Conservative Republican Massachusetts State Senator Scott Brown won an upset victory today in a critically important special election for the United States Senate seat formerly held by Democrat Edward Kennedy.
Brown's victory will bring to 41 the number of Republican Senators, meaning that the Democrats will no longer have the 60-seat supermajority necessary to cut off debate, i.e. end filibusters. Once Brown is certified and seated, the Republican minority essentially would have a legislative veto over harmful Congressional Democratic bills, most notably their proposal to federalize health insurance. Brown promised to be the 41st vote in favor of continuing debate on the matter, thus forcing the Democrats either to negotiate a more bipartisan reformist bill with the Republican minority or abandon their increasingly unpopular big-government proposal altogether.
Brown ran a populist conservative campaign that focused not only on opposing the federalization of health insurance, but on reducing federal spending and taxes. Lt. Colonel Brown also opposed the treatment of terrorists with the rights and privileges of Americans accused of crimes, instead of as unlawful combatants. In short, Brown emerged as the candidate of change -- from the policies of U.S. President Barak Obama.
Indeed, the special election was widely interpreted as a referendum on Obama's policies. Obama's last-minute campaign appearance in Massachusetts for the Democratic candidate only added to the evidence that Brown's victory represented a rejection of Obama's overspending and tax-raising, political payoffs to supporters and fellow Democratic politicians and special interests, and softness on terrorism.
The Brown campaign invoked President John F. Kennedy of Massachusetts with advertisements including Kennedy's voice in which he argues for cutting taxes, in contrast to the record of his more liberal younger brother, Edward, which was a clever way for Brown to escape from the shadow of the late Senator. In response to a question at a candidates' debate about whether Brown would be comfortable in Edward Kennedy's seat opposing the federalized health insurance for which the long-serving Kennedy had advocated, the Republican delivered one of the best lines in campaign history, by noting that the seat was neither Kennedy's, nor the Democrats' seat, but “the people’s seat.”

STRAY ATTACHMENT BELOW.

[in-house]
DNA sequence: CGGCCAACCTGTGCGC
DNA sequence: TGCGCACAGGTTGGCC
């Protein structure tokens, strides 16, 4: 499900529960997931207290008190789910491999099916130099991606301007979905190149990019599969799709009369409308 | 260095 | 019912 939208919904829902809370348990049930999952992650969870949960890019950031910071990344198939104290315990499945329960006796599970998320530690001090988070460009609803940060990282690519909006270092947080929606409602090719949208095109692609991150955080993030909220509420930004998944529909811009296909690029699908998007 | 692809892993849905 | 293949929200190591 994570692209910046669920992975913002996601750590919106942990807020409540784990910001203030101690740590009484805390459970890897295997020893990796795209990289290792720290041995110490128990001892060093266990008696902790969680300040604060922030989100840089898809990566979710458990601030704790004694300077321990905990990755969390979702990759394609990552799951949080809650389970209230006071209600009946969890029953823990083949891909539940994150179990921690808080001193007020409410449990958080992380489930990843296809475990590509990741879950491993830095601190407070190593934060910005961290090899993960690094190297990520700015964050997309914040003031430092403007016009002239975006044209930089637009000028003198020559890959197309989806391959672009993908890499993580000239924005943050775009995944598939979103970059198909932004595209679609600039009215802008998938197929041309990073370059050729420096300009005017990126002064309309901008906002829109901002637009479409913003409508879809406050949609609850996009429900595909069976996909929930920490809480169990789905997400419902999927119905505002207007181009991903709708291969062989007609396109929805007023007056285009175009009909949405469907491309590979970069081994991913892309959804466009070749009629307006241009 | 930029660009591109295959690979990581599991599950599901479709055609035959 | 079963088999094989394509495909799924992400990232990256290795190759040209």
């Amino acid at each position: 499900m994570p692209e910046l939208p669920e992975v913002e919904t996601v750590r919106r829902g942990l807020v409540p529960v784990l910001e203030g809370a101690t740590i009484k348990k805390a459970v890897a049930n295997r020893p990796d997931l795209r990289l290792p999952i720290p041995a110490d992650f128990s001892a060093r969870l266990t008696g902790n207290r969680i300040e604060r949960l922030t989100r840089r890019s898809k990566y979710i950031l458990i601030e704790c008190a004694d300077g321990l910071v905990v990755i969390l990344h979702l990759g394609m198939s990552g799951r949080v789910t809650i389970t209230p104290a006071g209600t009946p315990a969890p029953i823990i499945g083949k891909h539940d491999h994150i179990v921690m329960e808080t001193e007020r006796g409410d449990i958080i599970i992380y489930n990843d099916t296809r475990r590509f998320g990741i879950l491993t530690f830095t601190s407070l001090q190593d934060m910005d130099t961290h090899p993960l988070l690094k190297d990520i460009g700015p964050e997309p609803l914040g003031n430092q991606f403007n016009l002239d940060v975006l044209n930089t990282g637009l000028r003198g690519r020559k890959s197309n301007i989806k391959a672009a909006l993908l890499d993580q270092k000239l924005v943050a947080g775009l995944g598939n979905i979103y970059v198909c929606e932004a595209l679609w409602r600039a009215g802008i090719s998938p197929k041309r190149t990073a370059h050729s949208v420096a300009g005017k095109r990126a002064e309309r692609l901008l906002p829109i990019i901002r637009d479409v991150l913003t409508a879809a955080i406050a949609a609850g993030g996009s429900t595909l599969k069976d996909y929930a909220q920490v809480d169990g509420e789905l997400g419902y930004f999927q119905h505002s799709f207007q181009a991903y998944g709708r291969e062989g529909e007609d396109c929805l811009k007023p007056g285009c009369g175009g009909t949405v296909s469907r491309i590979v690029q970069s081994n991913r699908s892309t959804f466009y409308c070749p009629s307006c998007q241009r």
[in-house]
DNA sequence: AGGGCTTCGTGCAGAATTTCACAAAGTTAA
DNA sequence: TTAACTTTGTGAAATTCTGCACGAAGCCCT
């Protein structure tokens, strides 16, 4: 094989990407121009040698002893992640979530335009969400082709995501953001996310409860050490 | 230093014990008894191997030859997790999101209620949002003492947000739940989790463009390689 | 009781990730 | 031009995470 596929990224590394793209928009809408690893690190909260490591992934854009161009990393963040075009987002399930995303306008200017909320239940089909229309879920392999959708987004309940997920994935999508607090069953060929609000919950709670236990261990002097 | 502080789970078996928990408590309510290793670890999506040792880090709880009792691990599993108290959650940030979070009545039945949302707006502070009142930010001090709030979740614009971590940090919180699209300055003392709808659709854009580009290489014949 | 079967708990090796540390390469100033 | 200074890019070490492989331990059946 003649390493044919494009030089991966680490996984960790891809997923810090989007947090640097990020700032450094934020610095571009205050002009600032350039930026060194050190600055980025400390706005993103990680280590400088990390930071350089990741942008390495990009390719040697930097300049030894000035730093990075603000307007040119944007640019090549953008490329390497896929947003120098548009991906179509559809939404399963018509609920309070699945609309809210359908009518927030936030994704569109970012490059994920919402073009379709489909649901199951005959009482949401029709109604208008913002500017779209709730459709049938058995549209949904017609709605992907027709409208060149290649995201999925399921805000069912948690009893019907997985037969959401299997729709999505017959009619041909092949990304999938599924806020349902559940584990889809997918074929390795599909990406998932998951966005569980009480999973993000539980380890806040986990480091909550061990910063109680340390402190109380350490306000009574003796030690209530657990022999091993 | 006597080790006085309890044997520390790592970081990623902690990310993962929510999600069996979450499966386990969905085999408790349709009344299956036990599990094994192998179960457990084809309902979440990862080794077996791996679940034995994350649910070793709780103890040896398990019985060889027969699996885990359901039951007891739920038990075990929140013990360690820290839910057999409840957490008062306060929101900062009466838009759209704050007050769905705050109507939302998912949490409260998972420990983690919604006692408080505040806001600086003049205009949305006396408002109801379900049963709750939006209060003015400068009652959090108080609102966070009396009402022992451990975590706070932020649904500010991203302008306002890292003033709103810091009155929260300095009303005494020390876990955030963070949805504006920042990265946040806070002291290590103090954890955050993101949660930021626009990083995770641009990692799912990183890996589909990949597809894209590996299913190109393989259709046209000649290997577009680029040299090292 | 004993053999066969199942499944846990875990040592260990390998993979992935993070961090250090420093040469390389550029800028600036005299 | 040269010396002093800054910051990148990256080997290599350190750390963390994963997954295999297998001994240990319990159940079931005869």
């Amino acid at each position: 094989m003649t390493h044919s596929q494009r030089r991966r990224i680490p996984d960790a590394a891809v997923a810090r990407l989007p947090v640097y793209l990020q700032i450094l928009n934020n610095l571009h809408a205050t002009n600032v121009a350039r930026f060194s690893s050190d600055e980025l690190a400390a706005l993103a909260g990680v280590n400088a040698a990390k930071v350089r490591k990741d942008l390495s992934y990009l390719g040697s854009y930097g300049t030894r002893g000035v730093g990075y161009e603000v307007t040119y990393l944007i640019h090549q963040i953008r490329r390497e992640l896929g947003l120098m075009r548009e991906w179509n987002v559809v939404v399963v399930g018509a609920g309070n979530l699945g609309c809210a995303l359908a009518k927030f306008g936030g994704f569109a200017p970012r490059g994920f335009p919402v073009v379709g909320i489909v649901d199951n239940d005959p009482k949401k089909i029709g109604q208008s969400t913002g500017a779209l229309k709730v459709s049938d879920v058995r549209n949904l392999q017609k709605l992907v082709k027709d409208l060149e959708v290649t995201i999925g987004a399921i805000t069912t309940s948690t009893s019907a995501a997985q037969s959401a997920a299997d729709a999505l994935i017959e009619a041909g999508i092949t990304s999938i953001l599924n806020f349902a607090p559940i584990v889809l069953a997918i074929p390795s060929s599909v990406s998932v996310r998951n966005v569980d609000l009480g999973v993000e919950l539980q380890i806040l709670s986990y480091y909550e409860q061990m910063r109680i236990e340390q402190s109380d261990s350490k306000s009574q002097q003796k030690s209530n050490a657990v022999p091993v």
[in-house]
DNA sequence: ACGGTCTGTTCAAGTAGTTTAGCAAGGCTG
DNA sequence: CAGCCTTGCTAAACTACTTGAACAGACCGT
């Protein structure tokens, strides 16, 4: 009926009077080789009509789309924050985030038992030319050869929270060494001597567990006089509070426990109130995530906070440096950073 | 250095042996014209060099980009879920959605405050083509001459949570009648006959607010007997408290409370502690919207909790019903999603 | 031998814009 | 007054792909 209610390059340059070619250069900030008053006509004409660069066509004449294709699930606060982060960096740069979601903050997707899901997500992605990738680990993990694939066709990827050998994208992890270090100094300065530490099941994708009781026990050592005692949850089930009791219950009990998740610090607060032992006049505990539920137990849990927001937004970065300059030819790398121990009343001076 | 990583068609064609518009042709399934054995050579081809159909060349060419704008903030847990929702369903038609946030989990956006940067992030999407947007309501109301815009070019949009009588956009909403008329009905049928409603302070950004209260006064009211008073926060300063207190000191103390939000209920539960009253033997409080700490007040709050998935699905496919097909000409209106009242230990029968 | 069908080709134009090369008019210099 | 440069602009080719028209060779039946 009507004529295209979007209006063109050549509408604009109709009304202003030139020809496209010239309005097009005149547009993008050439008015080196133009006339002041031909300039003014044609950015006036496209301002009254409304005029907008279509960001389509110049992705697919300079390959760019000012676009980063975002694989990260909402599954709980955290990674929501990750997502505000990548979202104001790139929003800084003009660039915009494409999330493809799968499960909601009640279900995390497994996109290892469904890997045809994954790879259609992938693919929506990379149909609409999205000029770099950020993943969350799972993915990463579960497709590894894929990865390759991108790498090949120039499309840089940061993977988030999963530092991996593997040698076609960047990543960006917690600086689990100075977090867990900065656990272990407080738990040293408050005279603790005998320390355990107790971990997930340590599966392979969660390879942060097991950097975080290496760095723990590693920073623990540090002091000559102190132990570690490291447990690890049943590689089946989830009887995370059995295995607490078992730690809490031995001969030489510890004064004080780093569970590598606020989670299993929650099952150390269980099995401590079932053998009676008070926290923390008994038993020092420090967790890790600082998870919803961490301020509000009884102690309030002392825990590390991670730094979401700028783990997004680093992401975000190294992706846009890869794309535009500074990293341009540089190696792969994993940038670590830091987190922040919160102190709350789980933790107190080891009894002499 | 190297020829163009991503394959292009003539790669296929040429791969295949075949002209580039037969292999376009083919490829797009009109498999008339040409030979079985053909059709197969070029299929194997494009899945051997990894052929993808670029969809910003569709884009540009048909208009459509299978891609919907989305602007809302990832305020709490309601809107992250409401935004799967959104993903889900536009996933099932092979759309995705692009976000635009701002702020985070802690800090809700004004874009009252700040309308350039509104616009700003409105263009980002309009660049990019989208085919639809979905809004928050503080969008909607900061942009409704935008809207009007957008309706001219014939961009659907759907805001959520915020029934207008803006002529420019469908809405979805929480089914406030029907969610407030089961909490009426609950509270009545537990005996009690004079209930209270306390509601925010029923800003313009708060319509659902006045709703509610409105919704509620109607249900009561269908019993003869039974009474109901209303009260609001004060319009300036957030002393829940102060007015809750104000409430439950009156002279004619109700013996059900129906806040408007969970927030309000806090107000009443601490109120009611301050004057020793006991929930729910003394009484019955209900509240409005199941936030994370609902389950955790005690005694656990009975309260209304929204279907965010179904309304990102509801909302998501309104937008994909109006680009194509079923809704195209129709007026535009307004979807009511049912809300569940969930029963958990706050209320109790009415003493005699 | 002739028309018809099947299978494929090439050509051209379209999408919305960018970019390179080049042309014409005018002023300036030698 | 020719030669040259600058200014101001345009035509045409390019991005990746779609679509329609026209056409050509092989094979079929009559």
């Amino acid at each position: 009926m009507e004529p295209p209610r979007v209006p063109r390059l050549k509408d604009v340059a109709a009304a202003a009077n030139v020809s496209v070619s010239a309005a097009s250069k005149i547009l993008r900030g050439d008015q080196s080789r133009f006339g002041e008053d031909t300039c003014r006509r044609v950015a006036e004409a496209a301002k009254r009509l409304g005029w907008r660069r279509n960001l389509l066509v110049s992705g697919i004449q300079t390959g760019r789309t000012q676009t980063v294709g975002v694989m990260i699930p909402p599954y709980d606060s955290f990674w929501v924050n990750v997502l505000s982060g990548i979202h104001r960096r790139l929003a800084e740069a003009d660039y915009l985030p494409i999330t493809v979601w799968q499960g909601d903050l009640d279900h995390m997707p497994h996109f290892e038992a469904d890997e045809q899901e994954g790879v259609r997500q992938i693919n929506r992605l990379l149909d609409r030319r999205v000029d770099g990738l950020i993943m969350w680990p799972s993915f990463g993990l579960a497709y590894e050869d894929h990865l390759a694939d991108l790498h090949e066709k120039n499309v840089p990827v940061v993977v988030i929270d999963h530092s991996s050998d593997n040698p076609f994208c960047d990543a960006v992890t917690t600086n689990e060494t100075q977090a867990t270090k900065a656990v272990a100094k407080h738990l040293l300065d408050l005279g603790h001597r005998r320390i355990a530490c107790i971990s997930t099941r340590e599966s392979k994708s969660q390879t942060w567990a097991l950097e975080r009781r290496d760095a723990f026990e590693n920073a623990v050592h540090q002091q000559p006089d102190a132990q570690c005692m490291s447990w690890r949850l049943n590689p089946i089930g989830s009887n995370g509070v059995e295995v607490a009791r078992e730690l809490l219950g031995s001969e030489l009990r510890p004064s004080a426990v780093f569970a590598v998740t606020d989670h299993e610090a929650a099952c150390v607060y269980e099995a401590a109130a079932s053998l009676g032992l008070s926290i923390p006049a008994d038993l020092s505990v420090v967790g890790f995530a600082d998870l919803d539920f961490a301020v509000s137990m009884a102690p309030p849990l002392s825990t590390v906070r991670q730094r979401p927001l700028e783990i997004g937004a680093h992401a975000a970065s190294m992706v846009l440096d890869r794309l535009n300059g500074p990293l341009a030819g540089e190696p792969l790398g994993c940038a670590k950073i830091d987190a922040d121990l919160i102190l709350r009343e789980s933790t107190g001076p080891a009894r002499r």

Brown becomes the first Bay State Republican to be elected to the Senate from the 3:1 Democrat to Republican Massachusetts since 1972. The GOP candidate, who just a few weeks ago was trailing in opinion polls by over 30%, won by a 52-47% margin in a high-turnout election, according to unofficial returns. Brown's election will give encouragement to Republican candidates for many public offices in what otherwise might be considered long-shot campaigns.
Ironically, Brown's election comes on the same day that New Jersey's new governor, Republican Chris Christie, was inaugurated. Virginia's new governor, Republican Bob McDonnell, was sworn in last week. Both replaced Democratic governors. As in both of their elections, the Democrats tried to tie Brown to former President George W. Bush's policies, but the voters rejected the liberal big-government policies of the Democrats instead.
Brown's election victory indicates the strength of the popular Tea Party movement, which represents voter opposition to the borrowing, taxing and spending ways of big government, with its centralization of power and corresponding loss of liberty. Conservatives are now energized by their stunning political accomplishment, which ought to motivate them to support like-minded candidates. The victory also suggests some voter approval of the Republican governors Massachusetts has elected over the last 16 years until the last election, the last of whom, Mitt Romney, campaigned notably for Brown.
This special election win for a populist conservative suggests that Obama and the liberal Congressional Democratic majority do not represent the kind of change (i.e. reform) that voters want. Unless Obama and his allies on Capitol Hill moderate their big-government policies, Scott Brown's election victory will have been a harbinger of the 2010 mid-term congressional elections, which tend to favor the party opposite of the president.
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